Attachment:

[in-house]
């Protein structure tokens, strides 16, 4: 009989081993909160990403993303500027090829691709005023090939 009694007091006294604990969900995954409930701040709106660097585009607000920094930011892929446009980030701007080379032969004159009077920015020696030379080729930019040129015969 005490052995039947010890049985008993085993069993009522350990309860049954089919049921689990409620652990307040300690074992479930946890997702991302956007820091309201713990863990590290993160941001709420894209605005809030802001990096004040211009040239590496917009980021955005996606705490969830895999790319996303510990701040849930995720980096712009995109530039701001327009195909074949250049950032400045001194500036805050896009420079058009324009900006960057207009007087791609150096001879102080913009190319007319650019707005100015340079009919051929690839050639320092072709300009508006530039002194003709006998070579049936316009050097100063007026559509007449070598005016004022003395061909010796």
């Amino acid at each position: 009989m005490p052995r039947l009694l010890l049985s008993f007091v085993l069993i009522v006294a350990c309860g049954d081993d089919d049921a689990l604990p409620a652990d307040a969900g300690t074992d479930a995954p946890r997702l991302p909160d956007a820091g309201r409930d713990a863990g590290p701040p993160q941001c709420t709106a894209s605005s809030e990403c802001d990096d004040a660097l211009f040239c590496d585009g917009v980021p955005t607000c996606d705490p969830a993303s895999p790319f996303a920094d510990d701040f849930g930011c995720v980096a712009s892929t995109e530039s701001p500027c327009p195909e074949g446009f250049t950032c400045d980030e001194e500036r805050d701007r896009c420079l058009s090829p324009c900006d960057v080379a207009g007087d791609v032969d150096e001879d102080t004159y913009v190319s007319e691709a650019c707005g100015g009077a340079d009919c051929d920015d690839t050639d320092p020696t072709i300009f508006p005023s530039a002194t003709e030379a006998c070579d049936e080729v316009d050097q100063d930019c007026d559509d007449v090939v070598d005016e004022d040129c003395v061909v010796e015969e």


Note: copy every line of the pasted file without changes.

[in-house]
């Protein structure tokens, strides 16, 4: 009989081993909160990403993303500027090829691709005023090939 009694007091006294604990969900995954409930701040709106660097585009607000920094930011892929446009980030701007080379032969004159009077920015020696030379080729930019040129015969 005490052995039947010890049985008993085993069993009522350990309860049954089919049921689990409620652990307040300690074992479930946890997702991302956007820091309201713990863990590290993160941001709420894209605005809030802001990096004040211009040239590496917009980021955005996606705490969830895999790319996303510990701040849930995720980096712009995109530039701001327009195909074949250049950032400045001194500036805050896009420079058009324009900006960057207009007087791609150096001879102080913009190319007319650019707005100015340079009919051929690839050639320092072709300009508006530039002194003709006998070579049936316009050097100063007026559509007449070598005016004022003395061909010796």
């Amino acid at each position: 009989m005490p052995r039947l009694l010890l049985s008993f007091v085993l069993i009522v006294a350990c309860g049954d081993d089919d049921a689990l604990p409620a652990d307040a969900g300690t074992d479930a995954p946890r997702l991302p909160d956007a820091g309201r409930d713990a863990g590290p701040p993160q941001c709420t709106a894209s605005s809030e990403c802001d990096d004040a660097l211009f040239c590496d585009g917009v980021p955005t607000c996606d705490p969830a993303s895999p790319f996303a920094d510990d701040f849930g930011c995720v980096a712009s892929t995109e530039s701001p500027c327009p195909e074949g446009f250049t950032c400045d980030e001194e500036r805050d701007r896009c420079l058009s090829p324009c900006d960057v080379a207009g007087d791609v032969d150096e001879d102080t004159y913009v190319s007319e691709a650019c707005g100015g009077a340079d009919c051929d920015d690839t050639d320092p020696t072709i300009f508006p005023s530039a002194t003709e030379a006998c070579d049936e080729v316009d050097q100063d930019c007026d559509d007449v090939v070598d005016e004022d040129c003395v061909v010796e015969e």